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Young people from across the Maldives are joining hands to tackle the growing environmental crisis faced by the Indian Ocean nation.

Rising sea levels and climate change fuelled storms threaten the archipelago, which at an average of just 1.5 metres above sea level, is one of the lowest lying countries on earth.

Widely viewed as a pristine holiday paradise, the 400,000 strong country expects to receive five million tourists in the near future, adding yet more pressure to the fragile environment.


“The Maldives needs a game changing solution to tackle the ever increasing levels of consumption,says Fizan, a youth environmental activist at a UNFPA and Dhi Youth Movement event in the capital Malé, on how young people can boost sustainable living.

“Everything, including the fuel that generates the power needed for the food we eat, is generally imported,” he adds.

At just 35,000 square miles, the Maldives is Asia’s smallest nation, and almost entirely dependent on imports of food, fuel and goods to survive. According to the Maldives Ministry of Environment 18% of GDP goes to fuel imports. Over 70% of people living in Malé drink bottled water and almost 90% bathe in desalinated water

Taking my own container when I get takeaway from cafes, or even asking them to not put straws in drinks, are some of the things that I do”, says Zim, a youth participant from Malé.

“We need to make wasteful consumption un-cool,” adds Refty (20). “Over consumption can’t be seen as stylish, it’s wasteful. We need to make sure people have good habits, like taking their own shopping bags, or thinking of the environment when they buy new phones and throw away their old ones.”\

Team building exercises kick off the youth event on sustainable consumption in Malé.

The Maldives’ National Centre for Information Technology Statistics states that for every one person the there are two mobile phones in the country. For youth activists like Aishath Imthaau (19) the proliferation of phones and social media offers a huge opportunity.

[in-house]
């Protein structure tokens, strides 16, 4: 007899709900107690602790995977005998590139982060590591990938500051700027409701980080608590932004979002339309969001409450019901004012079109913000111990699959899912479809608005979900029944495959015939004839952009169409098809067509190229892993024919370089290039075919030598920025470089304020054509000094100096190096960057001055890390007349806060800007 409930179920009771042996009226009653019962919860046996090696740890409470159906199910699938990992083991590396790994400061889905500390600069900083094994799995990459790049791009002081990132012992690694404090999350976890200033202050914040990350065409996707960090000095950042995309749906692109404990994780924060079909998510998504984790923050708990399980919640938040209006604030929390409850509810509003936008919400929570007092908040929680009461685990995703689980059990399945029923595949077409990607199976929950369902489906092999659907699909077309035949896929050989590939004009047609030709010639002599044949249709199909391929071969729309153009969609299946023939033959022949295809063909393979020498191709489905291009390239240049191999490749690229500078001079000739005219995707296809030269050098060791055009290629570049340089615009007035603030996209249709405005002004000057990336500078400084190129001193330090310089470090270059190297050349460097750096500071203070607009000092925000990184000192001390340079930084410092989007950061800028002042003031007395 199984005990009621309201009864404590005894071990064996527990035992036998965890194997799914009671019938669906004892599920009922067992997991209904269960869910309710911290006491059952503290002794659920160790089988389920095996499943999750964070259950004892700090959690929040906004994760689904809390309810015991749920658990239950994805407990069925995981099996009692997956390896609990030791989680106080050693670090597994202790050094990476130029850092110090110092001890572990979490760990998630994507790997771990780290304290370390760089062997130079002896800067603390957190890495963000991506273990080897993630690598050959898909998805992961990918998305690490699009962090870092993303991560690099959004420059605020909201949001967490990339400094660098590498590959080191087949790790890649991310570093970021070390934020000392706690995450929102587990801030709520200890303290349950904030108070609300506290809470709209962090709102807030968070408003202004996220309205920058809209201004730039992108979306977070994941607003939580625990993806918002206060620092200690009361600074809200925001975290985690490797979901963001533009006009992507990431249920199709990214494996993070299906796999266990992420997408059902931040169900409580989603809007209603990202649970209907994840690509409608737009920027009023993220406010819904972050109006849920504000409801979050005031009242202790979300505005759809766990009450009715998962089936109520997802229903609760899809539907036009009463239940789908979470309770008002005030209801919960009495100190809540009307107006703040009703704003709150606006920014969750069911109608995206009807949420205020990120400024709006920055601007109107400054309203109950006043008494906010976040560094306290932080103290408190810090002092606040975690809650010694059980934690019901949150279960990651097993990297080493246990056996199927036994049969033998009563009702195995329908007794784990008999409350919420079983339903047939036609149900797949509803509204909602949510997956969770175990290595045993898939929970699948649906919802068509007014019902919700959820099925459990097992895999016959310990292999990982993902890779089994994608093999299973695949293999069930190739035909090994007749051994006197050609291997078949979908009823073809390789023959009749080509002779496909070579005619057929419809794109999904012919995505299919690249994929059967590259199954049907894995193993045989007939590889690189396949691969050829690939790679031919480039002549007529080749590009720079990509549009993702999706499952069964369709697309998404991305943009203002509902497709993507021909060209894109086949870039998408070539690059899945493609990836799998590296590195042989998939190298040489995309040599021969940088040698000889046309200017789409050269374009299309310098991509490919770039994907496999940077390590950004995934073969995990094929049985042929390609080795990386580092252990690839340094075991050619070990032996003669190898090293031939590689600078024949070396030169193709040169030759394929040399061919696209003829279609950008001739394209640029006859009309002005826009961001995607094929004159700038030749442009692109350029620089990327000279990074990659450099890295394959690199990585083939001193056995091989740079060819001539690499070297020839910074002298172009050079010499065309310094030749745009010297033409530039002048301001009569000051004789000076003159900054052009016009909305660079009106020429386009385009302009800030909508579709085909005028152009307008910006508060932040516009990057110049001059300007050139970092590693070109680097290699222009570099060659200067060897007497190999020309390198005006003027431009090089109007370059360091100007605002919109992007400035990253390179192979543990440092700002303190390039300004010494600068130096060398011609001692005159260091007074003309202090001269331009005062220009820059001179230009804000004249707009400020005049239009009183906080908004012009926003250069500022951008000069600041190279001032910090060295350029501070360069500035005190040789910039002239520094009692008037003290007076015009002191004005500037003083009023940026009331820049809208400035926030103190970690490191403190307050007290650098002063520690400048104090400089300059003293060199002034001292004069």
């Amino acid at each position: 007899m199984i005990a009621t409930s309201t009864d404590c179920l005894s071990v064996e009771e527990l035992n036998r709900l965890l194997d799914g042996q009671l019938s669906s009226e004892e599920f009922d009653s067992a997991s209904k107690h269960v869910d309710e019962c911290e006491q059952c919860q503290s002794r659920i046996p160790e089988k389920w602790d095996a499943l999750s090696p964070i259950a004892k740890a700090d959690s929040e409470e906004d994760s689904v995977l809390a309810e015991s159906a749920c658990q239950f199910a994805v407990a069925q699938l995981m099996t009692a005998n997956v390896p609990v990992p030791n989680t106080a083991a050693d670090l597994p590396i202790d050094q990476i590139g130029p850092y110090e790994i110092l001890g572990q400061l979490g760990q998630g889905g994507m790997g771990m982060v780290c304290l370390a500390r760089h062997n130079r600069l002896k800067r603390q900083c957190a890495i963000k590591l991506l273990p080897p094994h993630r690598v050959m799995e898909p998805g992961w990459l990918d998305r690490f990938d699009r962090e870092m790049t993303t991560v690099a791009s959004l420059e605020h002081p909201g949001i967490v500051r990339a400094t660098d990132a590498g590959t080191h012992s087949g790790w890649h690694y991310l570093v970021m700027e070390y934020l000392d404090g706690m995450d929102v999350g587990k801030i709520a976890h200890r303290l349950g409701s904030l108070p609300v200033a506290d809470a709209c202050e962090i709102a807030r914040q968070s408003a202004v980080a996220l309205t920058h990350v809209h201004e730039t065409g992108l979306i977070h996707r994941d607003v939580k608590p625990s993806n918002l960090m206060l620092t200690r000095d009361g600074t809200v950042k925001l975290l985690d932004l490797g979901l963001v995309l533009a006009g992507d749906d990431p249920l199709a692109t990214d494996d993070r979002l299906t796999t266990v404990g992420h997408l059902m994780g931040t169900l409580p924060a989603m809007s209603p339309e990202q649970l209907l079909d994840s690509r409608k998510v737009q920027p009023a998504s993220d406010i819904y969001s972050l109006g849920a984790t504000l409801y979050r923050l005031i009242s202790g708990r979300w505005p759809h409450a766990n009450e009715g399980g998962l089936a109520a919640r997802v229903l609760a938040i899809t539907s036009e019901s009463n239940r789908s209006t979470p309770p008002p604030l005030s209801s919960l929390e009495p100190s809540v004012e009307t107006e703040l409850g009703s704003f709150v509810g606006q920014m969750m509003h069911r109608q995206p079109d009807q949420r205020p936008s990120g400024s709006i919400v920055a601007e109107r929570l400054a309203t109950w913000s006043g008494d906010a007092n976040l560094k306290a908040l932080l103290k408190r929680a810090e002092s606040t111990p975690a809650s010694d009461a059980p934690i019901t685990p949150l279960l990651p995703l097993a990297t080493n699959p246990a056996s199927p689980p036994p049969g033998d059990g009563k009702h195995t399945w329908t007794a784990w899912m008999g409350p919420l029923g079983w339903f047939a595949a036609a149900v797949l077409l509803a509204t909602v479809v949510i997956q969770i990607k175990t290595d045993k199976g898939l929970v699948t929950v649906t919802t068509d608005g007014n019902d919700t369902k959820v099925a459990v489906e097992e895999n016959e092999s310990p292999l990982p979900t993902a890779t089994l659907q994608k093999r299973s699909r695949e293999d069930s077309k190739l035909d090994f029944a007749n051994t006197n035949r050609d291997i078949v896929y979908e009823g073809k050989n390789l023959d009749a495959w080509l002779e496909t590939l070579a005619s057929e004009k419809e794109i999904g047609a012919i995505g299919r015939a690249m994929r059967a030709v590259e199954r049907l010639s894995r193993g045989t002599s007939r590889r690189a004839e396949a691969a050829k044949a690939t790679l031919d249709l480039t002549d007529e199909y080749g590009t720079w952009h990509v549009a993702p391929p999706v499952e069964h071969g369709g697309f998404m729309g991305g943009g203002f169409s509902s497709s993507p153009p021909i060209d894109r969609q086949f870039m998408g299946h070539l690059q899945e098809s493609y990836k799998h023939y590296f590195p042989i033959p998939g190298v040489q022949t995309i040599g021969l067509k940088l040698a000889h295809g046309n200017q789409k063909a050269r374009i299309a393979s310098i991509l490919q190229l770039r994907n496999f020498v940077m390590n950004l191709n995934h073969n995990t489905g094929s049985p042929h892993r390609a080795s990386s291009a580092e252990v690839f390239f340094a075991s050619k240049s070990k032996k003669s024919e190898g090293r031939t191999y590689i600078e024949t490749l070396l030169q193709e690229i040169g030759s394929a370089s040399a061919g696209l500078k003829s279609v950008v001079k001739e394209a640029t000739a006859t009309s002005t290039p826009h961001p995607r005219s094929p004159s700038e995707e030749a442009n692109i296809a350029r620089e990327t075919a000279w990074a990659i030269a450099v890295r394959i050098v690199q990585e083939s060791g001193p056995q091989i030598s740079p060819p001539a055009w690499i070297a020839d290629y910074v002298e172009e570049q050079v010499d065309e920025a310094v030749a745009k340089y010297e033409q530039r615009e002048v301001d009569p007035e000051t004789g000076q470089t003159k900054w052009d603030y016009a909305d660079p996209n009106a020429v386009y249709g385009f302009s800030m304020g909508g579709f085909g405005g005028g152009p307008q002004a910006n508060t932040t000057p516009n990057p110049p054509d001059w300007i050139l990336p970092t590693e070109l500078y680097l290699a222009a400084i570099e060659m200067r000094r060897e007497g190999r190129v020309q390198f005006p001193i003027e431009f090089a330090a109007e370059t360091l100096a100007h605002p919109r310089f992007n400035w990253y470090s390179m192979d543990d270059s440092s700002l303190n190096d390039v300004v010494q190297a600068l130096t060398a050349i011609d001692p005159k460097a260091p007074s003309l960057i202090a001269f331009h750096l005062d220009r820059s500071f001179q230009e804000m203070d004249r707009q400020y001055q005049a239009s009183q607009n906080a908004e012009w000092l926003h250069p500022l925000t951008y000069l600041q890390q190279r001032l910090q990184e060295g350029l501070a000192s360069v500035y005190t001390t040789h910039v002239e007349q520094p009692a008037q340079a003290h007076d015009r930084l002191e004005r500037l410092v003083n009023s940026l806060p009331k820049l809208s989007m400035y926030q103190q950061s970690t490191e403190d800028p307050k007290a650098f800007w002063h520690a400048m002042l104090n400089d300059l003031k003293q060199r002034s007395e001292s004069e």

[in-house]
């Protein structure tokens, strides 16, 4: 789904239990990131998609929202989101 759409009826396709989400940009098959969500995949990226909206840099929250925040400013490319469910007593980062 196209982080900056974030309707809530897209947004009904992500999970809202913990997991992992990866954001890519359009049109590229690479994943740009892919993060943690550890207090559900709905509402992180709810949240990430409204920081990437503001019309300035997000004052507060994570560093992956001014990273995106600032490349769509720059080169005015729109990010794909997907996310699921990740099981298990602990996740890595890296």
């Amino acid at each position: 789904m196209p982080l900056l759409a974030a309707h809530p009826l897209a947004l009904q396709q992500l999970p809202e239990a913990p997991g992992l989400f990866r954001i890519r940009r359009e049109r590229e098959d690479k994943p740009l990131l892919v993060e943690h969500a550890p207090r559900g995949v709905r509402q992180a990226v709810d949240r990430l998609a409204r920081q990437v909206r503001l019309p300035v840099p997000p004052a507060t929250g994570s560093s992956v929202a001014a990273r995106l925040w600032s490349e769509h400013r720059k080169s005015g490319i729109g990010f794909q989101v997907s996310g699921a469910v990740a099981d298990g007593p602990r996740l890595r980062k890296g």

“For the young generation, the mobile phone is the solution to reach people scattered around the archipelago”, says Imthaau, who encouraged participants at youth sustainability event and young people across the Maldives to share their visions and ideas on a sustainable future via popular mobile app Snapchat.

Social media output from the event reached over 10,000 people through Facebook and many others through live video app Periscope and Snapchat.

“All this is about giving a youth a voice, empowering them to secure a sustainable future for the Maldives and to stand up for their rights as citizens and human beings,” says Shadiya Ibrahim, UNFPA’s Assistant Representative in the Maldives.

“Empowering youth with the knowledge, tools and confidence to take smart decisions in their personal lives  - and take action on the issues that matter most to them - is vital to ensure a healthy, happy and sustainable future.”

Youth activist Aishath Imthaau says that helping plan and participate in the youth event has given her new ideas and insights into how youth can drive change in her country.

It is our responsibility to make the world worthwhile for the future generations, to talk, act and bring change. I learnt that we can only work for change at a broad level by starting the process of change within ourselves.